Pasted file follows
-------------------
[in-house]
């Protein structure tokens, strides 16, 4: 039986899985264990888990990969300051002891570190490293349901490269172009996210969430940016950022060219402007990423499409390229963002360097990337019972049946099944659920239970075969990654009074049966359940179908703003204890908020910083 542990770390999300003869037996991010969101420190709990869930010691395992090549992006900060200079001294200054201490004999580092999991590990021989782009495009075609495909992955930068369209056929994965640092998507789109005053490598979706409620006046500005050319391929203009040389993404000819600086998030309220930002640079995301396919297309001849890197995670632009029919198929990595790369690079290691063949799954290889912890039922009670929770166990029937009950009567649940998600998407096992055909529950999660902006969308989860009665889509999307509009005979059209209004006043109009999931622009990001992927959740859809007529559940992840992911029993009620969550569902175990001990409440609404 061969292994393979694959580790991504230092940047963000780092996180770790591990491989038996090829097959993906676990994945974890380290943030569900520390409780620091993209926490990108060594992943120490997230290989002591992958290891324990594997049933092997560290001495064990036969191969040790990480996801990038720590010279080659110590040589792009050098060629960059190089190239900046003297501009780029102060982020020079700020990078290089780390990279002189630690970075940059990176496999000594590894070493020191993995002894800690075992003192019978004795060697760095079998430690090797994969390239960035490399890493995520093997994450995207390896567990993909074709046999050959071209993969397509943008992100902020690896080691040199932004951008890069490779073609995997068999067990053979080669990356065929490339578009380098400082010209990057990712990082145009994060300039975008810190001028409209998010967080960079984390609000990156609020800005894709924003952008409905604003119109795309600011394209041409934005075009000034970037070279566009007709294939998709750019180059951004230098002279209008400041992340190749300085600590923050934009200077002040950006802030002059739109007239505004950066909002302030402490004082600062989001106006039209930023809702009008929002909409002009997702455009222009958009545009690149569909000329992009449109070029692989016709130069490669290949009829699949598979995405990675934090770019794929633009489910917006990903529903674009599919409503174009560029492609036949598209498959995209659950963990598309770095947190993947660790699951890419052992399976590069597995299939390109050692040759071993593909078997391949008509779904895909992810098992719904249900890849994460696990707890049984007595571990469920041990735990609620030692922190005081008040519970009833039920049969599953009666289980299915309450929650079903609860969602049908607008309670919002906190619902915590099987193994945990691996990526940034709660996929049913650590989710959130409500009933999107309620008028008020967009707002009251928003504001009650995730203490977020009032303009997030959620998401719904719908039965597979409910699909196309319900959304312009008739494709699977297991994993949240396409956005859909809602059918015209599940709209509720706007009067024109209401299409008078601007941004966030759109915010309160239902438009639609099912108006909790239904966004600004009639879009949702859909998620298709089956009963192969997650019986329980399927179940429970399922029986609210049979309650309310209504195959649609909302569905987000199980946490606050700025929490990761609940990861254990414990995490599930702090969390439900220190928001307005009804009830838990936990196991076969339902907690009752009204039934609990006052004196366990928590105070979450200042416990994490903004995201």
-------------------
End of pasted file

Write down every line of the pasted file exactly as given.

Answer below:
[in-house]
């Protein structure tokens, strides 16, 4: 039986899985264990888990990969300051002891570190490293349901490269172009996210969430940016950022060219402007990423499409390229963002360097990337019972049946099944659920239970075969990654009074049966359940179908703003204890908020910083 542990770390999300003869037996991010969101420190709990869930010691395992090549992006900060200079001294200054201490004999580092999991590990021989782009495009075609495909992955930068369209056929994965640092998507789109005053490598979706409620006046500005050319391929203009040389993404000819600086998030309220930002640079995301396919297309001849890197995670632009029919198929990595790369690079290691063949799954290889912890039922009670929770166990029937009950009567649940998600998407096992055909529950999660902006969308989860009665889509999307509009005979059209209004006043109009999931622009990001992927959740859809007529559940992840992911029993009620969550569902175990001990409440609404 061969292994393979694959580790991504230092940047963000780092996180770790591990491989038996090829097959993906676990994945974890380290943030569900520390409780620091993209926490990108060594992943120490997230290989002591992958290891324990594997049933092997560290001495064990036969191969040790990480996801990038720590010279080659110590040589792009050098060629960059190089190239900046003297501009780029102060982020020079700020990078290089780390990279002189630690970075940059990176496999000594590894070493020191993995002894800690075992003192019978004795060697760095079998430690090797994969390239960035490399890493995520093997994450995207390896567990993909074709046999050959071209993969397509943008992100902020690896080691040199932004951008890069490779073609995997068999067990053979080669990356065929490339578009380098400082010209990057990712990082145009994060300039975008810190001028409209998010967080960079984390609000990156609020800005894709924003952008409905604003119109795309600011394209041409934005075009000034970037070279566009007709294939998709750019180059951004230098002279209008400041992340190749300085600590923050934009200077002040950006802030002059739109007239505004950066909002302030402490004082600062989001106006039209930023809702009008929002909409002009997702455009222009958009545009690149569909000329992009449109070029692989016709130069490669290949009829699949598979995405990675934090770019794929633009489910917006990903529903674009599919409503174009560029492609036949598209498959995209659950963990598309770095947190993947660790699951890419052992399976590069597995299939390109050692040759071993593909078997391949008509779904895909992810098992719904249900890849994460696990707890049984007595571990469920041990735990609620030692922190005081008040519970009833039920049969599953009666289980299915309450929650079903609860969602049908607008309670919002906190619902915590099987193994945990691996990526940034709660996929049913650590989710959130409500009933999107309620008028008020967009707002009251928003504001009650995730203490977020009032303009997030959620998401719904719908039965597979409910699909196309319900959304312009008739494709699977297991994993949240396409956005859909809602059918015209599940709209509720706007009067024109209401299409008078601007941004966030759109915010309160239902438009639609099912108006909790239904966004600004009639879009949702859909998620298709089956009963192969997650019986329980399927179940429970399922029986609210049979309650309310209504195959649609909302569905987000199980946490606050700025929490990761609940990861254990414990995490599930702090969390439900220190928001307005009804009830838990936990196991076969339902907690009752009204039934609990006052004196366990928590105070979450200042416990994490903004995201």